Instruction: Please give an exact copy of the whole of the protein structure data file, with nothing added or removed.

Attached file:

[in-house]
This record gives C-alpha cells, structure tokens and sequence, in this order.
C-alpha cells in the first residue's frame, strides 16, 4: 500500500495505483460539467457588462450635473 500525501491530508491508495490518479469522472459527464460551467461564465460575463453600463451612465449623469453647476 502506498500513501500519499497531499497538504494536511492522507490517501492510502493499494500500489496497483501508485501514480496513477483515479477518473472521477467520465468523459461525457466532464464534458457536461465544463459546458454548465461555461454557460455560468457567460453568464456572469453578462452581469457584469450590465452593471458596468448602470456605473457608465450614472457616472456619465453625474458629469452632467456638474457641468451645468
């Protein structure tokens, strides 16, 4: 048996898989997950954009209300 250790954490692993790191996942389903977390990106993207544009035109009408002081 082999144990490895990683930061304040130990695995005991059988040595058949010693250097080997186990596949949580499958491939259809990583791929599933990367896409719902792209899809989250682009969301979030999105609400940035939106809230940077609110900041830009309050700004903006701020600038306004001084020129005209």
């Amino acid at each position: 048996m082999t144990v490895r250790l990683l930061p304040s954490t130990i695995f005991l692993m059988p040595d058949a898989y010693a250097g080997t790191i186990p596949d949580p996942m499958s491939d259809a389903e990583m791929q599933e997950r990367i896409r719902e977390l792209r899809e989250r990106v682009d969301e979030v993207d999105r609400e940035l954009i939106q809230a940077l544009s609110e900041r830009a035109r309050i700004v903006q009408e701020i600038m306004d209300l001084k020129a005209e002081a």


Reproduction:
[in-house]
This record gives C-alpha cells, structure tokens and sequence, in this order.
C-alpha cells in the first residue's frame, strides 16, 4: 500500500495505483460539467457588462450635473 500525501491530508491508495490518479469522472459527464460551467461564465460575463453600463451612465449623469453647476 502506498500513501500519499497531499497538504494536511492522507490517501492510502493499494500500489496497483501508485501514480496513477483515479477518473472521477467520465468523459461525457466532464464534458457536461465544463459546458454548465461555461454557460455560468457567460453568464456572469453578462452581469457584469450590465452593471458596468448602470456605473457608465450614472457616472456619465453625474458629469452632467456638474457641468451645468
């Protein structure tokens, strides 16, 4: 048996898989997950954009209300 250790954490692993790191996942389903977390990106993207544009035109009408002081 082999144990490895990683930061304040130990695995005991059988040595058949010693250097080997186990596949949580499958491939259809990583791929599933990367896409719902792209899809989250682009969301979030999105609400940035939106809230940077609110900041830009309050700004903006701020600038306004001084020129005209």
């Amino acid at each position: 048996m082999t144990v490895r250790l990683l930061p304040s954490t130990i695995f005991l692993m059988p040595d058949a898989y010693a250097g080997t790191i186990p596949d949580p996942m499958s491939d259809a389903e990583m791929q599933e997950r990367i896409r719902e977390l792209r899809e989250r990106v682009d969301e979030v993207d999105r609400e940035l954009i939106q809230a940077l544009s609110e900041r830009a035109r309050i700004v903006q009408e701020i600038m306004d209300l001084k020129a005209e002081a």